Judge Ketanji Brown Jackson would become the first black woman on the nation's highest judicial body.
The nine-member court is currently split between six Republican-appointed justices and three picked by Democrats.
Judge Jackson would replace Stephen Breyer, another liberal justice.
The Senate judiciary committee, which like the full chamber is evenly split between Democrats and Republicans, voted 11-11 on Monday on whether to back her nomination.
A final vote before the 100-member Senate is expected by Friday.
On Monday evening two Republican senators, Mitt Romney of Utah and Lisa Murkowski of Alaska, declared support for Judge Jackson.
With one other Republican, Senator Susan Collins of Maine, having already said she will vote for the nominee, Judge Jackson's confirmation is assured.
Democrats point out Judge Jackson would become the first former public defender on the court, and cite her experience in nine years on the federal bench.
But many Republicans found fault with her decision during 30 hours of confirmation hearings not to comment on whether seats should be added to the Supreme Court, and her remark that she could not define the term "woman". They also accused her of leniency in child pornography cases.
If confirmed, Judge Jackson, 51, would be the first black woman justice named to the Supreme Court in its 233-year history. She would also be just the third black American to ever sit on the country's top court, following justices Thurgood Marshall and current Justice Clarence Thomas.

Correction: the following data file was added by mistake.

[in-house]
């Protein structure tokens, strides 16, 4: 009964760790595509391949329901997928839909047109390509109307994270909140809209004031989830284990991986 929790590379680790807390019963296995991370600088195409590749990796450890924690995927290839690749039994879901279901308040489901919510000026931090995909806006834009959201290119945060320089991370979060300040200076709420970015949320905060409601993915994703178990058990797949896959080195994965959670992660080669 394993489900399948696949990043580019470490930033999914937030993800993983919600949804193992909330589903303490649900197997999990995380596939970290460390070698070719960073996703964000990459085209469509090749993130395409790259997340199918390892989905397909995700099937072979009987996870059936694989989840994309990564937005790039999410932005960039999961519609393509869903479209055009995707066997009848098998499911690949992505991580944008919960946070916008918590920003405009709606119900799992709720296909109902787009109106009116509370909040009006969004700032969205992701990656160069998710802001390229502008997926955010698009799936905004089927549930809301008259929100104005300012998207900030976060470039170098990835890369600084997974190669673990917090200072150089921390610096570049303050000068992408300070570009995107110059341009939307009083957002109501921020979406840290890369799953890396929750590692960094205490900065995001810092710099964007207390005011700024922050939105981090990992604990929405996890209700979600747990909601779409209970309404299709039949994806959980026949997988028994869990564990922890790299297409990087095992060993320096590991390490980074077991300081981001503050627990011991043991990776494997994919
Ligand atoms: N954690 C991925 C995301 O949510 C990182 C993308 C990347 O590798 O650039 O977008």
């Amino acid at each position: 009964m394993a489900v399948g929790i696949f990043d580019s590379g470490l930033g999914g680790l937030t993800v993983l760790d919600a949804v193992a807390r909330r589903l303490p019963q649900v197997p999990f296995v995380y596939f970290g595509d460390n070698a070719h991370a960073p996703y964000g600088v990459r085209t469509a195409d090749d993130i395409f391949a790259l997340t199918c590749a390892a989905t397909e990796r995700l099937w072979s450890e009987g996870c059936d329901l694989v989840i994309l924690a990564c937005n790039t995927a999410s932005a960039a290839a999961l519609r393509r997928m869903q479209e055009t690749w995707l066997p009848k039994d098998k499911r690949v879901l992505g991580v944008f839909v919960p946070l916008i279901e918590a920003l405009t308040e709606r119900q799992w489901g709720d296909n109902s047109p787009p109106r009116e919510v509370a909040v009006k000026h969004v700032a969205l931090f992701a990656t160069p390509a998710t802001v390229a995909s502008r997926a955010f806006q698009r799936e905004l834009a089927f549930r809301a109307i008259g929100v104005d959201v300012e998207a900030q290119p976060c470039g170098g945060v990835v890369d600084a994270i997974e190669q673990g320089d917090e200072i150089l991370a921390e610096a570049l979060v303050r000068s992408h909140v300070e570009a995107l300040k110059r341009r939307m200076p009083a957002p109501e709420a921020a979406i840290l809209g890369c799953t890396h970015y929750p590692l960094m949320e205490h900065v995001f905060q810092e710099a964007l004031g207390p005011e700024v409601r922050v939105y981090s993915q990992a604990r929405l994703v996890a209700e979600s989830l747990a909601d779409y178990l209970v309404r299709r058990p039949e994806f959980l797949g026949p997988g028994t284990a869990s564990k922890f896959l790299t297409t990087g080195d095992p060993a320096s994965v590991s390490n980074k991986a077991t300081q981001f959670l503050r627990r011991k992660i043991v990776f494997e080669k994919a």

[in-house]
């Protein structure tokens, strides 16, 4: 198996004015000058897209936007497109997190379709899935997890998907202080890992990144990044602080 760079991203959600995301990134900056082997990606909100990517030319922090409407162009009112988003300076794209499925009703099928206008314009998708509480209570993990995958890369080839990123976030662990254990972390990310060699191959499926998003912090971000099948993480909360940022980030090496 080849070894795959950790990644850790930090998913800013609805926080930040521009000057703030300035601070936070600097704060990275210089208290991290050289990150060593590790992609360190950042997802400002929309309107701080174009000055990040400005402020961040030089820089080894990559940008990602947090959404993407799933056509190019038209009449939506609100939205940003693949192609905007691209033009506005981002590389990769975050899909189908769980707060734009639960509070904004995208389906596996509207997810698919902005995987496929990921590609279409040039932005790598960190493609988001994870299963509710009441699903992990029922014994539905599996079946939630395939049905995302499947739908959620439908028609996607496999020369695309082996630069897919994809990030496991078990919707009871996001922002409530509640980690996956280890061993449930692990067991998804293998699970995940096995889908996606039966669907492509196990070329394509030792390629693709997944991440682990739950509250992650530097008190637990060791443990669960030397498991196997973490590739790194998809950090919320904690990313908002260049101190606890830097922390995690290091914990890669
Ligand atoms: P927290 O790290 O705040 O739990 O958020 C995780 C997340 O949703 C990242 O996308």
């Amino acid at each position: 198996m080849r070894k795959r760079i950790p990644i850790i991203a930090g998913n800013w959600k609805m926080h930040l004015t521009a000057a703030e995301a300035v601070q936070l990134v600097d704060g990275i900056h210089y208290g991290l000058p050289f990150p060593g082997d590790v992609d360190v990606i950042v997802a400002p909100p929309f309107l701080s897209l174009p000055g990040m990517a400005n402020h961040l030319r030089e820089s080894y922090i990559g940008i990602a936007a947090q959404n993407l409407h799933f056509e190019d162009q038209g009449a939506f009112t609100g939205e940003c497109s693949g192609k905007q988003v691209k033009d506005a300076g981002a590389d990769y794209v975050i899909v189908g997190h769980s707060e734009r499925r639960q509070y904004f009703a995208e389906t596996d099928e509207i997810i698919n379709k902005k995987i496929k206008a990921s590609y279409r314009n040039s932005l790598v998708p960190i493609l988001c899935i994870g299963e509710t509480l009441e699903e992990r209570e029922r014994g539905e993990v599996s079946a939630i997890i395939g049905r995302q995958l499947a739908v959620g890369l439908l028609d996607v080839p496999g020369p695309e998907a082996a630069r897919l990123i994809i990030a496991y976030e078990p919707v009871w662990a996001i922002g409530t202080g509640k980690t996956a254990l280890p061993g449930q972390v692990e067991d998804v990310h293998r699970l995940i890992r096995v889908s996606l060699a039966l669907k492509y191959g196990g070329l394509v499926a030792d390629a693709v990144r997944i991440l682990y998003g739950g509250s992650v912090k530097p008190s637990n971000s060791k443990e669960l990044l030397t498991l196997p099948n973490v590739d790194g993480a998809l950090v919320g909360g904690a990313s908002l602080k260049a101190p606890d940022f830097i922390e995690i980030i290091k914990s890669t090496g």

The jurist, a Washington DC native, currently sits on the influential US Court of Appeals for the DC circuit.
She has two degrees from Harvard University and once served as editor of the Harvard Law Review.
For any Supreme Court justice nomination, the president chooses his preferred candidate who then faces a vote before the Senate Judiciary Committee before final approval by the Senate.
The court plays a crucial role in US life and is often the final word on highly contentious laws and disputes between states and the federal government.
For the first time since 1991, the judiciary committee has deadlocked on whether to recommend confirmation of a Supreme Court nominee.
Back then, it was Clarence Thomas - mired in allegations of sexual harassment - who failed to win majority support. This time, the dispute is purely ideological. Even Ketanji Brown Jackson's critics laud her character and the ground-breaking nature of her nomination. Their objection is with her judicial philosophy - and the way she would presumably vote on high-profile issues like abortion, religious freedom and civil rights.
While Jackson appears likely to prevail, the manner of her confirmation does not bode well for a process that is becoming increasingly entrenched in partisanship. Only a handful of senators have crossed party lines in recent Supreme Court confirmations - something that was once common.
The one occasion since 1991 that a Supreme Court vacancy has come up when the Senate and the presidency were controlled by different parties, the nominee - Merrick Garland, selected by President Obama in 2016 - was not even allowed a committee hearing.
If Republicans win control of the Senate this year, it appears likely the door will slam shut on any future Biden Supreme Court nominees.